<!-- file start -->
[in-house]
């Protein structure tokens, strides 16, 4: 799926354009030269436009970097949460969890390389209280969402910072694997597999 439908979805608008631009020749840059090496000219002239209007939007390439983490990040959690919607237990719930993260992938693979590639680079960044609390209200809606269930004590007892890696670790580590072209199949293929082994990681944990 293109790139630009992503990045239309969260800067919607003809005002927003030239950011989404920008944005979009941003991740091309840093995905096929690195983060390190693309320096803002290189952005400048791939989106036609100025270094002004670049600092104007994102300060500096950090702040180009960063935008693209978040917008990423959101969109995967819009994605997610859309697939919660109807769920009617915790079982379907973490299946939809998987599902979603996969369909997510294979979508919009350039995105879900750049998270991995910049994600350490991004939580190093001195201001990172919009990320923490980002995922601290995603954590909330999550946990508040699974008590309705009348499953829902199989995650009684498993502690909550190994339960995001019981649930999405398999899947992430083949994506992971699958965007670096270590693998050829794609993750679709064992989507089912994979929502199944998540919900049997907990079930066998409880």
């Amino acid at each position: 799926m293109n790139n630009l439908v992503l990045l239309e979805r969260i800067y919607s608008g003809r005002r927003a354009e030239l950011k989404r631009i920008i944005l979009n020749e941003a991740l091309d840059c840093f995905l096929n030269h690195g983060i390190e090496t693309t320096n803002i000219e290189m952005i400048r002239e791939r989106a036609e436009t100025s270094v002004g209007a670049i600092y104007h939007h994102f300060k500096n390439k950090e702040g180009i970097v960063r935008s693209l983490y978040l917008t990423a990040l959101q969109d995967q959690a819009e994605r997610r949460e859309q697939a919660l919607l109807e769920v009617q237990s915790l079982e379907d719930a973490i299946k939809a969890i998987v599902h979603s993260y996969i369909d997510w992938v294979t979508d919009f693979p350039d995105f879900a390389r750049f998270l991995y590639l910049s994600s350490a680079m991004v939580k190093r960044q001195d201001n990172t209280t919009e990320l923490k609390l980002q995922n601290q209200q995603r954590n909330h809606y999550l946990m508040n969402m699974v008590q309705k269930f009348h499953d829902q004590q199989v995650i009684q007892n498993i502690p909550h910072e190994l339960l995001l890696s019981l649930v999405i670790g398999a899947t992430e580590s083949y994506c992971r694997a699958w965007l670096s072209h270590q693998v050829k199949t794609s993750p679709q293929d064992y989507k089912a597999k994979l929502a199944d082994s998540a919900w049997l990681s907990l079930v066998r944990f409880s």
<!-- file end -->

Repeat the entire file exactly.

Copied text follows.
[in-house]
């Protein structure tokens, strides 16, 4: 799926354009030269436009970097949460969890390389209280969402910072694997597999 439908979805608008631009020749840059090496000219002239209007939007390439983490990040959690919607237990719930993260992938693979590639680079960044609390209200809606269930004590007892890696670790580590072209199949293929082994990681944990 293109790139630009992503990045239309969260800067919607003809005002927003030239950011989404920008944005979009941003991740091309840093995905096929690195983060390190693309320096803002290189952005400048791939989106036609100025270094002004670049600092104007994102300060500096950090702040180009960063935008693209978040917008990423959101969109995967819009994605997610859309697939919660109807769920009617915790079982379907973490299946939809998987599902979603996969369909997510294979979508919009350039995105879900750049998270991995910049994600350490991004939580190093001195201001990172919009990320923490980002995922601290995603954590909330999550946990508040699974008590309705009348499953829902199989995650009684498993502690909550190994339960995001019981649930999405398999899947992430083949994506992971699958965007670096270590693998050829794609993750679709064992989507089912994979929502199944998540919900049997907990079930066998409880």
């Amino acid at each position: 799926m293109n790139n630009l439908v992503l990045l239309e979805r969260i800067y919607s608008g003809r005002r927003a354009e030239l950011k989404r631009i920008i944005l979009n020749e941003a991740l091309d840059c840093f995905l096929n030269h690195g983060i390190e090496t693309t320096n803002i000219e290189m952005i400048r002239e791939r989106a036609e436009t100025s270094v002004g209007a670049i600092y104007h939007h994102f300060k500096n390439k950090e702040g180009i970097v960063r935008s693209l983490y978040l917008t990423a990040l959101q969109d995967q959690a819009e994605r997610r949460e859309q697939a919660l919607l109807e769920v009617q237990s915790l079982e379907d719930a973490i299946k939809a969890i998987v599902h979603s993260y996969i369909d997510w992938v294979t979508d919009f693979p350039d995105f879900a390389r750049f998270l991995y590639l910049s994600s350490a680079m991004v939580k190093r960044q001195d201001n990172t209280t919009e990320l923490k609390l980002q995922n601290q209200q995603r954590n909330h809606y999550l946990m508040n969402m699974v008590q309705k269930f009348h499953d829902q004590q199989v995650i009684q007892n498993i502690p909550h910072e190994l339960l995001l890696s019981l649930v999405i670790g398999a899947t992430e580590s083949y994506c992971r694997a699958w965007l670096s072209h270590q693998v050829k199949t794609s993750p679709q293929d064992y989507k089912a597999k994979l929502a199944d082994s998540a919900w049997l990681s907990l079930v066998r944990f409880s």